Original

社員食堂で昼食を注文してみよう

Buying lunch at a company's cafeteria
会社のカフェテリアで昼食を注文しているところです。
仕事がすごく忙しくても、あなたの脳や身体は栄養と休息が必要です。会社のカフェテリアで過ごす30分が午後の仕事で役に立つでしょう。
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What would you like to order?
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Best Teacherで実際に行われている直近のWritingレッスンです。
作成したスクリプトは講師により添削されます。
What would you like to order?

I'll have "Lunch B", a hamburger plate with a vegetable soup please.

自然な表現

I'll have Lunch B, a hamburger plate with vegetable soup, please.

1. You don't have to put proper nouns inside quotation marks.
2. It seems there's a dish called "hot hamburger plate." However, I've never heard of a dish called "hamburger plate." Still, it depends on where you are and what they call dishes. It's better to ask someone from the area you are staying at. Here, you could just say "... Lunch B, hamburger with vegetable soup, please."
3. "Soup" is a mass noun, so there shouldn't be an article before it. Always place a comma before "please" when it's at the end of the sentence.
Here you are. Anything else for you? What would you like to drink? There is a lot of orange and apple juice here as you can see.

Oh, it looks good. I'll take an orange. I need some vitamin C to keep me healthy from the daily stress.

自然な表現

Oh, it looks good. I'll take a glass of orange juice, please. I need some vitamin C to keep me healthy from the daily stress.

1. Words referring to food are mass nouns, so you don't use articles with them. However, you can say "a glass of orange juice" instead. Also, put "juice" as "orange" can be confused with the fruit itself.
2. Add "please" here to be polite.
No problem. I'll add an orange to your order. We offer employees discounts, but you have to sign up to the lunch club before you qualify. Would you like to sign up for the lunch discount card?

Sure, why not. Thank you for a valuable information. I'm new here and still learning how things work at this company. Can you tell me where I can sign up for the lunch club? I want to qualify as soon as possible.

自然な表現

Sure, why not? Thank you for that valuable information. I'm new here and still learning how things work at this company. Could you tell me where I can sign up for the lunch club? I want to join as soon as possible.

1. This is a question, so use a question mark instead of a period.
2. Use "the" or "that" because you're referring to something that has already been mentioned.
3. When asking favors, use "could" instead of "can." "Can" assumes that the person can and is willing to do what you are asking, while "could" simply assumes that there is a possibility that the person is willing to do it.
4. "Qualify" makes it sound like there's a rigorous process involved in choosing the members of the club. Just use "join" here.
Just sign that form over there. I'm glad you like the program. What kind of vegetables do you want in your soup? Please tell us if you have any allergies.

I'm not allergic to any food. I love all kinds of vegetables, so I'd be happy if you can pour more ingredients to my soup. I'll sign off the form before I go to the cashier. Thank you, again.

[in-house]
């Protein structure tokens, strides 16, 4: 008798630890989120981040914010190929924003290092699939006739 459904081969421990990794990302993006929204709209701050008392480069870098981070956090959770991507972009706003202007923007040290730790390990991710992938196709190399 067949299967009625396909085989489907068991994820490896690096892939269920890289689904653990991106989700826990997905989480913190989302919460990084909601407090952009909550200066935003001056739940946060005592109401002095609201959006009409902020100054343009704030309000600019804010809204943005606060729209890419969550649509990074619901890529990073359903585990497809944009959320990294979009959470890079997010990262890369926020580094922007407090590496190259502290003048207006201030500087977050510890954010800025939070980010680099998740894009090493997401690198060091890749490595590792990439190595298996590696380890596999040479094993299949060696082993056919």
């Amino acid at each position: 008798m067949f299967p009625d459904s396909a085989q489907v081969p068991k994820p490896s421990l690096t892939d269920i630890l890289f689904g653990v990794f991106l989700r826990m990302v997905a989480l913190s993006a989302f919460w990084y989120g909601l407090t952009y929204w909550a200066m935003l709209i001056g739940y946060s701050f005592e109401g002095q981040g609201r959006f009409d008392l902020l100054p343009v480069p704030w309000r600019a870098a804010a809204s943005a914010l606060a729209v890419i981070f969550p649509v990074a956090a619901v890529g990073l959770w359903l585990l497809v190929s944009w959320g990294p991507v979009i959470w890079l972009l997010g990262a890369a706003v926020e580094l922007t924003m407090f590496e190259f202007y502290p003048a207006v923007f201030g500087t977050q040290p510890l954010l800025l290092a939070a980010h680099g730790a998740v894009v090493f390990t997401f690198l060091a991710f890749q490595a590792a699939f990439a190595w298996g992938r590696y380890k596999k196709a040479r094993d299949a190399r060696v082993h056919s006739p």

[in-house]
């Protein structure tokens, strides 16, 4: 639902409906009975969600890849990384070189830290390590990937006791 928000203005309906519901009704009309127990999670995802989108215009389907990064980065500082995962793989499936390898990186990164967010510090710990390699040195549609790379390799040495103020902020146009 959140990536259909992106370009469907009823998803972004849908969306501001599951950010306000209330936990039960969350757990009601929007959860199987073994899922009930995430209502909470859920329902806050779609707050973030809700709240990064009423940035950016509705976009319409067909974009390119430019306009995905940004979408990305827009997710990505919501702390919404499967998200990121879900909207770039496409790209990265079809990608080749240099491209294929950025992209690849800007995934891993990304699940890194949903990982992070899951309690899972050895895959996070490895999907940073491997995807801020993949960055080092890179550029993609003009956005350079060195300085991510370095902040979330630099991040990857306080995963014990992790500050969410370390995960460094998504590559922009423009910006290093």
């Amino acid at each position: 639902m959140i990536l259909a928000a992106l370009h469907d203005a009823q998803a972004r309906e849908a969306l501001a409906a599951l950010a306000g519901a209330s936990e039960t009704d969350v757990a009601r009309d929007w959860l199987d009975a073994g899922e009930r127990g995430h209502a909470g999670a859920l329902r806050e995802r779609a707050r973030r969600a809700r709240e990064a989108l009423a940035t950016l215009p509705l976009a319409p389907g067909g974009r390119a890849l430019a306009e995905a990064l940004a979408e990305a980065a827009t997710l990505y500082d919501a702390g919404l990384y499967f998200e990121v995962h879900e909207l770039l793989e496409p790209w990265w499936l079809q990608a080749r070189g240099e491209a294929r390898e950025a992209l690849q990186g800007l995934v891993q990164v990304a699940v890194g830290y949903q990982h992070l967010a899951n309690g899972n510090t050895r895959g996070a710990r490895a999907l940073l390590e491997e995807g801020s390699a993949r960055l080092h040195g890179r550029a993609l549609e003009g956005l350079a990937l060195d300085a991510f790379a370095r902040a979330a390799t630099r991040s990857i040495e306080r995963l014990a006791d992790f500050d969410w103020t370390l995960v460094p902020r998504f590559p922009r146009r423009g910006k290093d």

自然な表現

I'm not allergic to any food. I love all kinds of vegetables, so I'd be happy if you can put more vegetables to my soup. I'll sign up on the form before I go to the cashier. Thank you again.

1. "Pour" is usually associated with liquids, so use "put" here instead.
2. "Ingredients" is very vague. It can refer to anything--meat, condiments, vegetables. Be specific here.
3. "Sign off" means concluding something, or signing off something to indicate that you're leaving and done with work for the day. Use "sign up" instead.
4. You do not need to put a comma before "again."
Okay, perfect. Well here is your food, I hope you enjoy your lunch. Is there anything else you would like to have?

I'm all good. Thank you for helping me get familiar with the cafeteria. It made me feel at home after feeling so nervous at my new work. It was nice to get to know you. See you tomorrow.

自然な表現

I'm all good. Thank you for helping me get familiar with the cafeteria. It made me feel at home after feeling so nervous at my new workplace. It was nice to get to know you. See you tomorrow.

1. When saying "at work," we usually mean that someone is physically at his or her workplace. "At work" has become a common phrase, so it's understandable. However, "work" doesn't work the same way when it's modified by "new." We use "workplace" instead for phrases that aren't exactly "at work."
  • gluten(グルテン)
  • discount(割引)
  • special(特別な)
  • ingredient(栄養、成分)
  • spicy(辛い、香ばしい)
  • rare(珍しい、〔肉などが〕レアの、生焼けの)
  • unsalted(無塩の)
  • unseasoned(薬味を入れてない、調味していない)
  • flavor(味)
  • bland(味が薄い)
  • spicy chili(辛い)
  • unflavored tea(天然茶)
  • Is this cereal gluten-free?(このシリアルはグルテンフリーですか?)
  • What are the ingredients of this stew?(このシチューはどんな材料が使われていますか?)
  • Do you have any unsalted peanuts?(無塩ピーナッツはありますか?)
  • This soup has a wonderful flavor.(このスープの味がとてもいいです。)
  • What's your "special of the day"?(本日のスペシャルメニューは何ですか?)
  • Can I get an employee discount?(職員割引は使えますか?)
  • This soup is rather bland.(このスープはどちらかというとあっさりしている。)
  • I'd like to try the vegetarian chili.((メニューからオーダーする時)ピリ辛野菜をお願します。)

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